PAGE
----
Movie Preview: Are We There Yet?
By Philip Murphy
Some guys will do anything to hook up with an attractive woman. Take Nick (Ice Cube), who runs a sports memorabilia store in Portland, across the street from where Suzanne (Nia Long) works at a party planning company. Nick fancies himself a smooth operator with his own business, a brand new Lincoln Navigator, and plenty of football jerseys to wear plus lots of “bling- bling” (that’s gold necklaces with medallions, for the laymen). So when Suzanne gets stuck working a job up in Vancouver on New Year’s Eve, then discovers her ex is not willing to take care of the kids, as promised, Nick gallantly offers to bring the kids up to her in Vancouver.
The only problem is Nick doesn’t like kids, and 11-year-old Lindsey (Aleisha Allen) and 7-year-old Kevin (Philip Daniel Bolden) don’t think anyone other than their dad is good enough for their mom. So this promises to be a bumpy ride.
To begin with they miss both the plane and the train, and when Nick decides to drive the kids up himself, in his shiny new Navigator, they manage to help destroy that and put him through all sorts of trials and humiliations, such as: having an ax dropped on his crotch, being barfed on, getting thrown from a horse, and getting run off the road. But as you might expect, Nick manages to deliver the children intact and even learns to love them, despite the trials he has to endure. And, of course, the kids grow to love him, and their mom does too.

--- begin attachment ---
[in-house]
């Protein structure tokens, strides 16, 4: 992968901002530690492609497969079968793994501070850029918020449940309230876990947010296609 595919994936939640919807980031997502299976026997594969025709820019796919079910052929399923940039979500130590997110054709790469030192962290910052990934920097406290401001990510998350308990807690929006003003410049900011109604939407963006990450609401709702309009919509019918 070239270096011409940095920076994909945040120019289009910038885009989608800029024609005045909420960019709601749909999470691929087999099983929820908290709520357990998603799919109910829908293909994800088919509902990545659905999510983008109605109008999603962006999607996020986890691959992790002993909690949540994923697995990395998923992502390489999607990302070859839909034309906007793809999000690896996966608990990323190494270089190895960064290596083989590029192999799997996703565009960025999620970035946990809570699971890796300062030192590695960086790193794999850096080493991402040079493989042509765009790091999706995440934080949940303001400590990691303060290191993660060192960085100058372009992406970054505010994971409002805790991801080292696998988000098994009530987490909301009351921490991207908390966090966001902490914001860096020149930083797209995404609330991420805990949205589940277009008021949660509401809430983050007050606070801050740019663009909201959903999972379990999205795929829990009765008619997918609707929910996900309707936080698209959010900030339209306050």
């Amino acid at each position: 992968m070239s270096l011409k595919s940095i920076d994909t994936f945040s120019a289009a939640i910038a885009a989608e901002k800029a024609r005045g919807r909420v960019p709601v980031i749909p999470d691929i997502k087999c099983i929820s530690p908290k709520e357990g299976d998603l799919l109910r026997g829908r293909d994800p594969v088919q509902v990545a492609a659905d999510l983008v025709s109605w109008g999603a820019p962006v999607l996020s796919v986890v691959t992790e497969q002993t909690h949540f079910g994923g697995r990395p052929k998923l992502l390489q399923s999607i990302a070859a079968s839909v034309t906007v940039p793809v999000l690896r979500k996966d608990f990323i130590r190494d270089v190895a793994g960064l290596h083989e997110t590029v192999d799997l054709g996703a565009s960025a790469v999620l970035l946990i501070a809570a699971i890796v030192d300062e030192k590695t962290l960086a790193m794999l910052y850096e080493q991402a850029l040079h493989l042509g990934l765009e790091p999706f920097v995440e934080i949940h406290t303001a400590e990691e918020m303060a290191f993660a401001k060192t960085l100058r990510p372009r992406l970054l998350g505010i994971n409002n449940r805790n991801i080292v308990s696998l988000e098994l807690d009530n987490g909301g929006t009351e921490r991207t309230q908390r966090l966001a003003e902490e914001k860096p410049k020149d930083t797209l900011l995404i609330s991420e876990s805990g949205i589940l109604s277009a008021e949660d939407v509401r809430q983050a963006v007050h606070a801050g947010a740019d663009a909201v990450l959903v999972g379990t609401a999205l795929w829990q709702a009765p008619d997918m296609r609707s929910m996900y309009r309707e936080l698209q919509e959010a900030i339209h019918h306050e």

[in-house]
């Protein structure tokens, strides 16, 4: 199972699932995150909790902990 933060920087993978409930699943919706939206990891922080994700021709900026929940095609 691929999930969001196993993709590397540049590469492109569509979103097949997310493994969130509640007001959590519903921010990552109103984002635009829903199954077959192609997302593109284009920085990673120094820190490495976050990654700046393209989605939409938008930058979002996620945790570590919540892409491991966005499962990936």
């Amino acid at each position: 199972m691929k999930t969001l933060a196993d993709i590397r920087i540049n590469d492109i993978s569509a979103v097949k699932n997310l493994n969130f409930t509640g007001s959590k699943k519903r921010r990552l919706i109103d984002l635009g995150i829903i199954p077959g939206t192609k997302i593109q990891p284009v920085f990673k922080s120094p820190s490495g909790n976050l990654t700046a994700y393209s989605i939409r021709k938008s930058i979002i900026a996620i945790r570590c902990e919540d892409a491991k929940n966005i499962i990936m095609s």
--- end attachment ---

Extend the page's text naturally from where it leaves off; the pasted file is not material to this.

This is standard mainstream comedy fare, except for the fact that it stars Ice Cube in a role that was probably written with Steve Martin or Tim Allen in mind. The Cube (as he sometimes refers to himself these days) seems to be getting comfortable with his cuddly, bourgeois side, and does a serviceable job playing a beleaguered father figure.
The film works best when it is grounded in believable situations that spiral out of control, such as when the kids lock Nick out of his car while it’s running and he has to dive through his sunroof to regain control. But the movie has an unfortunate tendency to push beyond the realm of plausibility into the ridiculous, such as when Nick gets into a fistfight with a deer, making it seem forced and desperate for laughs. Still, kids 10 and under will probably enjoy it, but parents may find it pretty formulaic.
Now on DVD and video, the movie originally opened Jan. 28, 2005, and is rated PG for “language and rude humor.”
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Philip Murphy covers family-oriented films for United Parenting Publications.